This is the Life: B.C. government’s promise of $40/day/student is clever, but not wise

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“Always keep your foes confused. If they are never certain who you are or what you want, they cannot know what you are like to do next.”

It’s almost as though George R.R. (Game of Thrones) Martin was writing not in The Storm of Swords, but about the Christy Clark B.C. government. What better way to explain the recent announcement that parents of children 13 and under will get $40 a day per kid if the teachers’ strike extends into the new school year?

If you like your government clever, and not wise, you might just find something to like about the finance minister’s announcement. Personally, I fall on the side of Oscar Wilde, who wrote in The Importance of Being Earnest, “I am sick to death of cleverness. Everybody is clever nowadays.” If Wilde thought cleverness was a problem in his day, he’d gone nuts trying to understand how exactly we put up with the nonsense that comes disguised as government today.

There are any number of ways to spin the rebate, supposedly intended for day care or tutoring (or, better yet, to encourage parents to enroll their kids in private schools in the hope the cheques will keep rolling in), but none of them remotely resembles anything that might pass for wisdom. Sure, the announcement pokes striking/holidaying teachers with a sharp stick. And it removes any temptation the government itself might have to pour the strike-fed savings back into the education system. Because they would rather use sacrifice the welfare of students than do anything that might look like teachers are benefiting.

I generally assume that modern governments don’t take any step without testing ideas with public opinion polls, but I can’t help but feel that Clark woke up in the middle of night having given birth to this brain twister, and that finance minister Mike de Jong (not typically the dumbest guy in the room) responded with an uncharacteristic “Thy will be done” and called for a press conference.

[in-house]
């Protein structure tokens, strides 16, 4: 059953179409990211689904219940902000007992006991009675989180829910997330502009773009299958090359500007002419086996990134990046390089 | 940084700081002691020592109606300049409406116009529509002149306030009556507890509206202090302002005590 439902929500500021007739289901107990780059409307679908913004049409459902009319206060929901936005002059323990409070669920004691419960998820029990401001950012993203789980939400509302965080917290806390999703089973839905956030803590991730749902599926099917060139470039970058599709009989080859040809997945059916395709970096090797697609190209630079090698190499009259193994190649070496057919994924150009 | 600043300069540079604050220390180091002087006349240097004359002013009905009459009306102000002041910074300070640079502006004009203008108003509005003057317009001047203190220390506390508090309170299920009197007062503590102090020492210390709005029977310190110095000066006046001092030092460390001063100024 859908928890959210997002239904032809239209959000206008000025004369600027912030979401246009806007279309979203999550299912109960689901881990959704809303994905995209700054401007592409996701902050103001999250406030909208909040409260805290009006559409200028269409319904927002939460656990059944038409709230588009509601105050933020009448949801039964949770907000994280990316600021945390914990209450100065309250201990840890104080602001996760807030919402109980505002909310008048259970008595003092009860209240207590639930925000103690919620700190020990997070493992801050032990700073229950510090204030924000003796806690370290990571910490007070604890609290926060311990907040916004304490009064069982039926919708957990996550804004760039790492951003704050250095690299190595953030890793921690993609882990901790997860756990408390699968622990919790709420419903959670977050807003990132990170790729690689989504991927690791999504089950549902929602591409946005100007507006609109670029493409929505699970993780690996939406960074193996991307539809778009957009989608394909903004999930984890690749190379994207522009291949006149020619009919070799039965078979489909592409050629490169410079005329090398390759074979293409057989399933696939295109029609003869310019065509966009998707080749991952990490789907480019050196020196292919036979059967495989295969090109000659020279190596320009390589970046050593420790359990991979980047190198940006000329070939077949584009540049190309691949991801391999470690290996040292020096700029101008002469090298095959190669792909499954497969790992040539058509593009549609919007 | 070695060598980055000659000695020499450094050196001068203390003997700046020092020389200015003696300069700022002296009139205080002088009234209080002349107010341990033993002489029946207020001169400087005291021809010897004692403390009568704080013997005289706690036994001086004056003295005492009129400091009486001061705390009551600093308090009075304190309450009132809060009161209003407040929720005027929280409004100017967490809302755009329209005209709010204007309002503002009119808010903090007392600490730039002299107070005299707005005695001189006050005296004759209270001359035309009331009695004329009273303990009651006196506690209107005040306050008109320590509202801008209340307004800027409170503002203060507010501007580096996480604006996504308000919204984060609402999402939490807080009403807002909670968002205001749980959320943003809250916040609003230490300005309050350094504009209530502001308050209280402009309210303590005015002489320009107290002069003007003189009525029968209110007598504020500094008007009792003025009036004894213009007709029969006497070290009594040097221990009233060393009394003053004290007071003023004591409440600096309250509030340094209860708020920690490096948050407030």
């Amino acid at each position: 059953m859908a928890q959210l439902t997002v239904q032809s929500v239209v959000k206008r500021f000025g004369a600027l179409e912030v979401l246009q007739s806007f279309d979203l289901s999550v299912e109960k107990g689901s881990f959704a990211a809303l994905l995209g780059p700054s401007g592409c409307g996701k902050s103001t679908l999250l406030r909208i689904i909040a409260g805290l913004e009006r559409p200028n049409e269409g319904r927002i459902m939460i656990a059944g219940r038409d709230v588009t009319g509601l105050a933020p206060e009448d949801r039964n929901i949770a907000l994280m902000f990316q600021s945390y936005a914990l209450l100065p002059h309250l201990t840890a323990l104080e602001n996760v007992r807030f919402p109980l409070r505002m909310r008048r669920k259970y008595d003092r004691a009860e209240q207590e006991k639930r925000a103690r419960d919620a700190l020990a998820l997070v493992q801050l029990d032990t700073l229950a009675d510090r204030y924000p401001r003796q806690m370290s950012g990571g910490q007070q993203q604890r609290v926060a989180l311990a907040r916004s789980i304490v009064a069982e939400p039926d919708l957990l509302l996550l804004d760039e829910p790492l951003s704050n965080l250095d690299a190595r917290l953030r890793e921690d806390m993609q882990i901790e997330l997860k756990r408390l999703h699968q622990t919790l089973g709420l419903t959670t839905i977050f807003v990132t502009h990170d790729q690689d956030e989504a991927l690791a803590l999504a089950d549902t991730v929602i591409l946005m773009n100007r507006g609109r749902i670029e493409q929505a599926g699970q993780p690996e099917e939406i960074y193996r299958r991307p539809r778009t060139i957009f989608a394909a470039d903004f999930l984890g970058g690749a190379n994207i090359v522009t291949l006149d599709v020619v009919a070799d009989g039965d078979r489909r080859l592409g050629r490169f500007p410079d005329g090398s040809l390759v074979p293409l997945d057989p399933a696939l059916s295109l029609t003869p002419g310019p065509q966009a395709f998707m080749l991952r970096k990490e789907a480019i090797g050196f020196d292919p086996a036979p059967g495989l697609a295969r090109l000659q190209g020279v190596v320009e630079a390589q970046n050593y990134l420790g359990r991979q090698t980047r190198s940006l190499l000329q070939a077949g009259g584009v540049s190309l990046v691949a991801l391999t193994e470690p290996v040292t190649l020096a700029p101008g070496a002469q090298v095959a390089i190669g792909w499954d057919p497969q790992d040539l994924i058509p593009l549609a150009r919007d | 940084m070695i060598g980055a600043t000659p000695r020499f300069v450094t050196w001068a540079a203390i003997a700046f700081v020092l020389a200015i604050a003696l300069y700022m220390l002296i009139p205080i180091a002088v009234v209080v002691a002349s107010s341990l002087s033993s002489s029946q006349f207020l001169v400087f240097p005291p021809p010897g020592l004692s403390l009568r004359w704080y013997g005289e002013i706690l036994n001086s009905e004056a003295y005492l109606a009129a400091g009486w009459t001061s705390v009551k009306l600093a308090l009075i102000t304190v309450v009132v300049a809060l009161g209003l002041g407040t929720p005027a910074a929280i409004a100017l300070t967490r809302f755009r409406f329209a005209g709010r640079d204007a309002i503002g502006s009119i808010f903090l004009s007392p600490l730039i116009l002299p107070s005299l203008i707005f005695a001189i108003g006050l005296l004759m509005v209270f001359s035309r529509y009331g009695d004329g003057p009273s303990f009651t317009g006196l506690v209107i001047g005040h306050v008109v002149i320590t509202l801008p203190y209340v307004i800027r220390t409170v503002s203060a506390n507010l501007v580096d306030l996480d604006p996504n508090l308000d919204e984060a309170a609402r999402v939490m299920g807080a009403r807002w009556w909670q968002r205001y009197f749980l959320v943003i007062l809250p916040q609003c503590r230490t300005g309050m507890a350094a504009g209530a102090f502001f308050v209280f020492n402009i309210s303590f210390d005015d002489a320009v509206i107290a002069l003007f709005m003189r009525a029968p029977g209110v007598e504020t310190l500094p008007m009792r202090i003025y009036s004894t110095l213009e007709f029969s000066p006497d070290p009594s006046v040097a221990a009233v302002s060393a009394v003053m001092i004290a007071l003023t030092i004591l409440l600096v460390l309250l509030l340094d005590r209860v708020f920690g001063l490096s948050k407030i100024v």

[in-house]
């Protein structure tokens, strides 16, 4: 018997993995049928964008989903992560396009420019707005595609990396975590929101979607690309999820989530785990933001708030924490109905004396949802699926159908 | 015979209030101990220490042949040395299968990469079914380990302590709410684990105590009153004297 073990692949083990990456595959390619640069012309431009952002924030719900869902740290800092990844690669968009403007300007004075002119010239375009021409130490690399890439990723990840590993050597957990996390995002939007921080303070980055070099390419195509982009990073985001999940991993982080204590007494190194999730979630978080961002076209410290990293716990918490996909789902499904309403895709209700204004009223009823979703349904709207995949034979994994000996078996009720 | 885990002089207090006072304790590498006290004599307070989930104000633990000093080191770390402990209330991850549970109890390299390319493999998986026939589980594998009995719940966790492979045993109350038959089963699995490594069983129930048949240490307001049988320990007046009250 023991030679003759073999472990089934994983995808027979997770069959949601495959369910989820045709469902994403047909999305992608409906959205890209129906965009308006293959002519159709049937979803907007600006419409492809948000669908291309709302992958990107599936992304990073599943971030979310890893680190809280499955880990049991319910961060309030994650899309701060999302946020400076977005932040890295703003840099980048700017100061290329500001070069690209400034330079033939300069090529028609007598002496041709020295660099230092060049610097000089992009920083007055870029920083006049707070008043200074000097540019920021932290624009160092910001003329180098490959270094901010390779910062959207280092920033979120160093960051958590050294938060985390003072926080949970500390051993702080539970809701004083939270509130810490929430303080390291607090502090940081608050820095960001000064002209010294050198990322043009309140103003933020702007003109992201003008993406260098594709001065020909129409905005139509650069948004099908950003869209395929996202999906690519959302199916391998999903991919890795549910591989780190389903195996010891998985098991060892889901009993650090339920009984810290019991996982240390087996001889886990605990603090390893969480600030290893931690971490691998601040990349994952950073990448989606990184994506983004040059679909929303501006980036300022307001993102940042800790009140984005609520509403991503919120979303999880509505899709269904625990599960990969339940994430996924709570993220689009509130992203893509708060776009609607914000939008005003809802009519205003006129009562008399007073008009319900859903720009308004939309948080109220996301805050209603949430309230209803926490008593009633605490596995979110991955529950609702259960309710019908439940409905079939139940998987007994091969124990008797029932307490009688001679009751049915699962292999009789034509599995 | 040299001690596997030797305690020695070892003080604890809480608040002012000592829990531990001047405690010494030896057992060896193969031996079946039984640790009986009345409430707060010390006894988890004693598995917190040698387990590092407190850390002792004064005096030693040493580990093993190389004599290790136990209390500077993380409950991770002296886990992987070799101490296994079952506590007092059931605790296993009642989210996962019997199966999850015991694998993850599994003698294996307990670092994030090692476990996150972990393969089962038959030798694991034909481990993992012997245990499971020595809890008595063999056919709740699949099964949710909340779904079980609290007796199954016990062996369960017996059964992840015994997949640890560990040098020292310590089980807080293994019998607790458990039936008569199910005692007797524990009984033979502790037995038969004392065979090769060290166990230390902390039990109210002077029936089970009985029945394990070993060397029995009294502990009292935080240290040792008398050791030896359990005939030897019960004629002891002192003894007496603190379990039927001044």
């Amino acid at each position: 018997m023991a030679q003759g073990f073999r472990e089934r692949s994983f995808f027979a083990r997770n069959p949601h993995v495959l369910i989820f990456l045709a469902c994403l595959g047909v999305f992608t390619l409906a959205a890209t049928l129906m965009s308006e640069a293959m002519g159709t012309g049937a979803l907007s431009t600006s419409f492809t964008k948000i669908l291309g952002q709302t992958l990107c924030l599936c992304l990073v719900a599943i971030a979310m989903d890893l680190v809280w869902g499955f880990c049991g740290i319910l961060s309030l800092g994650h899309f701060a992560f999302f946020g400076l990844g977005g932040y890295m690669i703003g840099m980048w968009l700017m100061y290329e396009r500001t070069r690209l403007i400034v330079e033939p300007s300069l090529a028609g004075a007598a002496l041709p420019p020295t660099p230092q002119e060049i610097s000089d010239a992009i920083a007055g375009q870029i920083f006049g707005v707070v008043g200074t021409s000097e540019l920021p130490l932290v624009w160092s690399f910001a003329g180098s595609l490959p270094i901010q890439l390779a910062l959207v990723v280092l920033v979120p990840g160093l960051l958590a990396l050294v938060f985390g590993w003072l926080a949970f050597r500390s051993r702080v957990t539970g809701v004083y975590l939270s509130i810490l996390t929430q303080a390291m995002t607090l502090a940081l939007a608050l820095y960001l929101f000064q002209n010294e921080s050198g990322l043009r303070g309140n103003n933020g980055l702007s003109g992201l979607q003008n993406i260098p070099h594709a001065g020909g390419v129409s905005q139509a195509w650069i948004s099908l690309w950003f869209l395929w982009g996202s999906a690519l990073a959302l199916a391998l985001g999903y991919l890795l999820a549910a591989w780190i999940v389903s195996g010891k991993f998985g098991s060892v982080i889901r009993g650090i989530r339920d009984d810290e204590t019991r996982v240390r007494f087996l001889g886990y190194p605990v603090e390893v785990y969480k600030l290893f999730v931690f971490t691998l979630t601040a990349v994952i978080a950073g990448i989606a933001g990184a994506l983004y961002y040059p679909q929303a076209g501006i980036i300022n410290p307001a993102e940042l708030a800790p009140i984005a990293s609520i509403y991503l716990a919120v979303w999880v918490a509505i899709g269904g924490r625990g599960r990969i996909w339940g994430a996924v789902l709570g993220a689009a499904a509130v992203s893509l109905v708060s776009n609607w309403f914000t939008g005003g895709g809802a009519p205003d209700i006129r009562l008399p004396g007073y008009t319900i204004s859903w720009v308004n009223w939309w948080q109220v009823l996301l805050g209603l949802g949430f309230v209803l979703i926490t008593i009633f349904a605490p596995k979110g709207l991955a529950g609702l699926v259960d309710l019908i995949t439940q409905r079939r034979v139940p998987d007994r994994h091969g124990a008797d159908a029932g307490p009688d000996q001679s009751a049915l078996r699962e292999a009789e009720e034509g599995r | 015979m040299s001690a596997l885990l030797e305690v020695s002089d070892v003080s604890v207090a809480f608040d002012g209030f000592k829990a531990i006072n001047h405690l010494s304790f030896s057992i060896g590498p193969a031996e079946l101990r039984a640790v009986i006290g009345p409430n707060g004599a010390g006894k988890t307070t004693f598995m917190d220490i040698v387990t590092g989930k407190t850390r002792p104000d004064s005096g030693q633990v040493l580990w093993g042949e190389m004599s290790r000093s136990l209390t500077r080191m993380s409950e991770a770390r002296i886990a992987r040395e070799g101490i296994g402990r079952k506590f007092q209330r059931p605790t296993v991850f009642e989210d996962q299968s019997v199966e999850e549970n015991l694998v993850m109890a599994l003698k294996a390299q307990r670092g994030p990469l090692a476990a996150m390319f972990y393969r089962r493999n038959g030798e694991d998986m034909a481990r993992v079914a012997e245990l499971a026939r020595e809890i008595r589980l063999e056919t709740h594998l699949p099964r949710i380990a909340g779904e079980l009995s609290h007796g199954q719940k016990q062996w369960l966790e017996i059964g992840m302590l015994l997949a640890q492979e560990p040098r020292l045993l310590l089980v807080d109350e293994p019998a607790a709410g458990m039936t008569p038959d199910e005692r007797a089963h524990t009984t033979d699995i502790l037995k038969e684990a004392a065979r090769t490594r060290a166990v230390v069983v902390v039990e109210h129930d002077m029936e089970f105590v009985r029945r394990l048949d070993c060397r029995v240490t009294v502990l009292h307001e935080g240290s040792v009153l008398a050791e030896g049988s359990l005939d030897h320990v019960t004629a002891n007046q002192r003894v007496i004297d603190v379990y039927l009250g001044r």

Christy Clark is a private school supporter. She’s made that clear in countless ways, including being one of the few Liberals who will actually admit that their kids are too good for public education. So maybe this clever scheme is meant to nothing more than divert another few percentage points of students into the private sector. A few per cent shifts millions of dollars in funding out of the public system and solidifies the support of those who think the purpose of education is to prepare children to become producers and consumers. It’s hard to know whether that line of thought is actually growing in numbers — known as votes in political speak — but it is apparent that they are financially powerful, and donations buy votes, don’t they?

The wisdom of a system that allows workers to withhold services in the absence of a contract is that it forces the public to express its opinions. Teaching might not be the best loved profession in the province, but it almost certainly is held in higher esteem than political life, so Clark’s scheme is assuredly intended to appease parents. Here’s your money back. The big bad teachers aren’t doing their jobs so your nice government is returning what we ding you in taxes.

Unfortunately, parents of kids 13 and under aren’t the only taxpayers in the province. People like me pay taxes, happily, to fund public education because we know that we were beneficiaries and we believe that it makes for a better society. But people like me might be much less enthusiastic about seeing the education portion of our taxes going not into schools, but into the pockets of a select few, who can use that money as they choose. For the economy, the result will be a wash — the money will circulate much like it would if it was going to pay teachers. So the basic premise is clever.

But the act of handing cash back to parents does nothing whatsoever to address the need for kids to be in school (and not sitting alone in front of a computer doing on-line courses), learning how to socialize and function in society. To bridge the huge gap between this provincial government and our public school teachers, for the benefit of our children, will take wisdom, not cleverness.

Lorne Eckersley is the publisher of the Creston Valley Advance.